Unilateral Action with Particular Interests
Schertzer, McDougall, and Skogstad (reference below) describe unilateral action with particular interests as one of the three approaches to intergovernmental relations.
They summarize their framework of approaches (p. 3) as:
Distinguishing features (Norms, Institutions, Outputs)
|Multilateral Collaboration||High level of FPT engagement based on equality of orders and norms of co-ownership of policy field through strong FPT institutions.
Outputs show diffuse reciprocity.
|Bilateral Negotiation||Federal-single province dynamic, with joint ownership of a policy field based on equality of orders, but with recognition of the unique federal-provincial relationship.
Outputs show specific reciprocity.
|Unilateral Action||Strong sense that a government can legitimately act on its own in a policy area, even if it impacts another government without consultation.
Outputs show particular interests.
Schertzer, McDougall, and Skogstad describe (p. 4-5) the unilateral action with particular interests approach as follows:
“On the other end of the spectrum are those instances where governments operate largely independently of one another, on a more unilateral basis. Such unilateral action can take two broad forms: governments undertaking the development and implementation of policy in an area understood as largely within their exclusive responsibility (McRoberts 1985); or, one order of government unilaterally taking action understanding that it will significantly impact the other order of government. The line between these two aspects of unilateralism in IGR is not as clear as it may seem: despite the formally exclusive nature of most federal-provincial areas of responsibility, there is widespread recognition in practice that there is considerable overlap. This recognition, that in most instances federal and provincial areas of concern inherently touch on the other order’s interests, brings even unilateral action into the gambit of IGR.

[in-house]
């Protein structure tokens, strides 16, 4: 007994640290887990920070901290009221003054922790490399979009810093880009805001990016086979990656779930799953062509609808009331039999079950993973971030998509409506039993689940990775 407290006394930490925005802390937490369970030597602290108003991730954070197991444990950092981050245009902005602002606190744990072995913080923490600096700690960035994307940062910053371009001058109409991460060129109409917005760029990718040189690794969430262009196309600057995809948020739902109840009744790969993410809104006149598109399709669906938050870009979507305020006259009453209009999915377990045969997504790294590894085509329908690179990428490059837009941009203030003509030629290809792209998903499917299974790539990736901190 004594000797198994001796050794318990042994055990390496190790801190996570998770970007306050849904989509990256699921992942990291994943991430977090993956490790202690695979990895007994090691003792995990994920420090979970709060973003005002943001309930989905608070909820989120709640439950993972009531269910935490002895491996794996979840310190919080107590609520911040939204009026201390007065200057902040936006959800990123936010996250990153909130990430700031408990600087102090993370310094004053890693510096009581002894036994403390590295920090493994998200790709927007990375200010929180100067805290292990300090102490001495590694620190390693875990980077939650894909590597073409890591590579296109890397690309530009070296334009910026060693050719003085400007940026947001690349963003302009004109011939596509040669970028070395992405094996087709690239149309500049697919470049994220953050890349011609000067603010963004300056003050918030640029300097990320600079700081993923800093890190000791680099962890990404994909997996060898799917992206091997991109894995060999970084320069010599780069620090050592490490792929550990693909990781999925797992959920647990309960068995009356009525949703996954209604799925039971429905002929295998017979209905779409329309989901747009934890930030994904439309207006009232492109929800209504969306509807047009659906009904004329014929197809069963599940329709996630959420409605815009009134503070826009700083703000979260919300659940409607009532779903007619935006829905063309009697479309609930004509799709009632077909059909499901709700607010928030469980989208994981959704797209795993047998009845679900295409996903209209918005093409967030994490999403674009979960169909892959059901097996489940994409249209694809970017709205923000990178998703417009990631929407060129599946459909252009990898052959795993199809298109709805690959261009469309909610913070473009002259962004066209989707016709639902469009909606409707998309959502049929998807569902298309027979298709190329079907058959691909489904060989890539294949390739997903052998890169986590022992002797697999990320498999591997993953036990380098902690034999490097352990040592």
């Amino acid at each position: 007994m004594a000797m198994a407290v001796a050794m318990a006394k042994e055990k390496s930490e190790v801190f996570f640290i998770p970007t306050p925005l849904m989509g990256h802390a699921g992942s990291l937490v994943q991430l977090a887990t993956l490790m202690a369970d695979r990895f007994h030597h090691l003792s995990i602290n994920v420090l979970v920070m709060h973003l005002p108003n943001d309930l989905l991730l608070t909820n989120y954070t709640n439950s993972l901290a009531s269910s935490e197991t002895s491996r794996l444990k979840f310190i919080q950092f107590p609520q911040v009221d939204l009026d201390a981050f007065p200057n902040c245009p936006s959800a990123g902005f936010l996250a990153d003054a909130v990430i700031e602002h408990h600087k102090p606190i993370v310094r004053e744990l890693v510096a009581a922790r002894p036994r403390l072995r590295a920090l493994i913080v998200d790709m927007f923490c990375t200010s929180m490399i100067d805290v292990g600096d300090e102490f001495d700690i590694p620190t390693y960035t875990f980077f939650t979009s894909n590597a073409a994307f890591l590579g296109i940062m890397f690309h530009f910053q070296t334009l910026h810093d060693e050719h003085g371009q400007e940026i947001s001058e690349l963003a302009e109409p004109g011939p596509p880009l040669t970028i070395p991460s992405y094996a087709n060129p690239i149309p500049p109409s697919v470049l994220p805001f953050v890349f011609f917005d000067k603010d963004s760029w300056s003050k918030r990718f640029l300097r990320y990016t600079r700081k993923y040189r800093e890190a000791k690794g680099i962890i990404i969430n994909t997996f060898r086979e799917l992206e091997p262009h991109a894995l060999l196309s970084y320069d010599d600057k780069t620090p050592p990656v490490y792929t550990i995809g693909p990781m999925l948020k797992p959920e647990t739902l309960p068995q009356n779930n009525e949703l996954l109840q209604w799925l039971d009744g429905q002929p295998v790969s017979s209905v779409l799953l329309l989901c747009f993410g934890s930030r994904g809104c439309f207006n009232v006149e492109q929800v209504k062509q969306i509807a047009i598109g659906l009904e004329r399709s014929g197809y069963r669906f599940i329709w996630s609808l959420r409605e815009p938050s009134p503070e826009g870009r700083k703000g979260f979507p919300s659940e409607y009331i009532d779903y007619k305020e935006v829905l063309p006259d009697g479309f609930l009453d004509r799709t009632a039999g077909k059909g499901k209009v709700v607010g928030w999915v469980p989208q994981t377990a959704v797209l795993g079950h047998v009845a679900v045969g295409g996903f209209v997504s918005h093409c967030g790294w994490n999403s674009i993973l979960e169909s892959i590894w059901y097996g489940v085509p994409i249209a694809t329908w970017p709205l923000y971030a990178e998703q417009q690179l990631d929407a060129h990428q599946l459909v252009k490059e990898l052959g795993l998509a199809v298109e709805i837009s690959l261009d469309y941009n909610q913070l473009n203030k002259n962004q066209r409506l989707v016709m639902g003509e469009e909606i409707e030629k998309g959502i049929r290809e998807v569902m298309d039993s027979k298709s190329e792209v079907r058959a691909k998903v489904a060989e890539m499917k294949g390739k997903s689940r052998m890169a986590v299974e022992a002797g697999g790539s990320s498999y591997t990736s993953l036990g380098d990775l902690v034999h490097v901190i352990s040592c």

“Unilateral action is thus underpinned by a normative position that stresses the importance and value of the formally exclusive and autonomous nature of each government’s jurisdiction. This approach to IGR can also reflect, on the federal side, a hierarchical understanding of the federation whereby the Government of Canada has a role to develop and implement pan-Canadian policy even if doing so impacts provincial autonomy (through mechanisms such as the spending power or invoking the concept of federal paramountcy). On the provincial side, unilateral action can reflect a normative commitment to the provincial government protecting the interests and values of its provincial community within the federal system. The actual processes of unilateral action within IGR are clearly identifiable: announcements, policy or legislation directed by a single government. At times, circumspect bilateral or multilateral consultation between the orders of government can play a role in shaping the final outcome. The outcomes of these actions, while generally within the legal power of one order of government to implement, may also result in the engagement of other forms of IGR (for example, facilitating subsequent bilateral or multilateral consultation to implement initiatives). Depending on the order of government carrying out the unilateral action, the outcomes can reflect either a considerable pan-Canadian focus (if taken by the federal government) or a specifically regional view (if taken by a province).”
Atlas topic, subject, and course
Schertzer, R. McDougall, A. and Skogstad, G. (2016), “Collaboration and Unilateralism: Explaining recent dynamics of intergovernmental relations in Canada,” Working Paper, Presented at Canadian Political Science Association Annual Conference, 2016. References in the cited paragraph are:
McRoberts, Kenneth. 1985. “Unilateralism, Bilateralism and Multilateralism: Approaches to Canadian Federalism.” in Intergovernmental Relations, ed. Richard Simeon. Toronto: University of Toronto Press & Royal Commission on the Economic Union and Development Prospects for Canada.
Page created by: Ian Clark, last modified 6 September 2016.